Friday, April 3, 2009

Kovil Mavu

As a child, going to the temples was an event, an adventure I looked forward to enjoying with my cousins. We'd all be spruced up, neat and clean, with much too powdered faces, running ahead of the adults amidst huge blocks of sculpted stone. Religion hardly fit into it. We were along for the ride...and the kovil mavu.

Tamil ladies make this simple dessert and place it as offerings to the gods. The priest blesses it and returns it to us and the fun begins. I love that mavu. Literally meaning 'temple flour', its a sweet grainy bite that we distribute to the other people who come to the temple and take just enough back home. The theory behind the distribution is the Indian version of the Golden rule, a symbol of generosity.

This week, we visited our ancestral clan temple. Usually these temples are simple structures way out in the middle of nowhere, as ours is. The goddess is a green faced beauty, richly covered in bright jewelery and shiny clothes- I always love looking at her. The "Patchai Amman" or green mother goddess is famed for a few miles around for her Deiva Vaku- where flowers are heaped on her and the priests chant and ring bells around her. The person who prays at that point asks a question, silently or aloud and waits for a flower to fall. If it falls to the left, they take it as a yes, permission granted. If it falls to the right, it means no. Now, as an engineer, I can talk about acoustics and sound vibrations and all that to explain the falling flower, but then as a spiritualist, I believe that nothing is a coincidence or an accident. Whatever the reason behind the actual falling, the people who pray there derive some comfort and guidance and as long as they're happy with it, I'm content to watch the almost magical event.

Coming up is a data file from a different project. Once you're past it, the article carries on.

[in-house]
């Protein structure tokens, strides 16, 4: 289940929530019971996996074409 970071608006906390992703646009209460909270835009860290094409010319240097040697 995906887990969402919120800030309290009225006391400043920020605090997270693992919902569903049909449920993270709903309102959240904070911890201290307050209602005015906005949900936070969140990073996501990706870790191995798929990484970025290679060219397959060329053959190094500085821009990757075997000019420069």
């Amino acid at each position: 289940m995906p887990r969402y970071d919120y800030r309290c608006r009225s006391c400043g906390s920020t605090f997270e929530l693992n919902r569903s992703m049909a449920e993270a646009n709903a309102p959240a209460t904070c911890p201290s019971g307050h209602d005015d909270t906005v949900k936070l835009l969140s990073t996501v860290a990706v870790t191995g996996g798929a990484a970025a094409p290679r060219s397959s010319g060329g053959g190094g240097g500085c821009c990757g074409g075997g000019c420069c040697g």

Photography is prohibited in the inner sanctum, but I took snaps of the guardians of the Gods who stand watch outside. They are huge- 20 feet or so and are quite imposing to look at....

Kovil Mavu

1 Kilo/2.2 lbs Rice- ground into Rice Flour
5 cardamom pods
3/4 kilo/1.5 lbs Jaggery OR sugar
1 cup water
1 pinch salt
1 cup Black sesame seeds
1/2 a fresh coconut, grated
1 cup Split Roast Gram

If store bought rice flour is extremely fine- like face powder, that can be used. Otherwise, its better to make one's own. Simply soak rice for atleast an hour. Spread out on a newspaper and allow to dry partially. It must still be a bit damp and cool. Grind into very fine powder. It's best to grind the cardamom pods along with the rice flour. Its a wonderful way to get fragrant flour.

Seive the rice flour into a bowl. The traditional method to sweeten this is with Indian jaggery. The big lumps are broken down to smaller ones or powder. If you can't get jaggery, use white sugar. Place the jaggery in a pan with the water, add a pinch of salt and boil a bit till you get a simple syrup. Add to the rice flour.

Roast the sesame seeds lightly and add, along with the split roast gram and grated coconut, to the flour mixture. If you plan on keeping this for awhile then its better to slightly roast the grated coconut as well, as it'll keep longer.

Mix with your hands and slowly gather it as you mix so that it forms one big lump. The damp rice flour and the sweetener will almost always give off enough moisture for the shape to hold. Break into small lumps when serving it.

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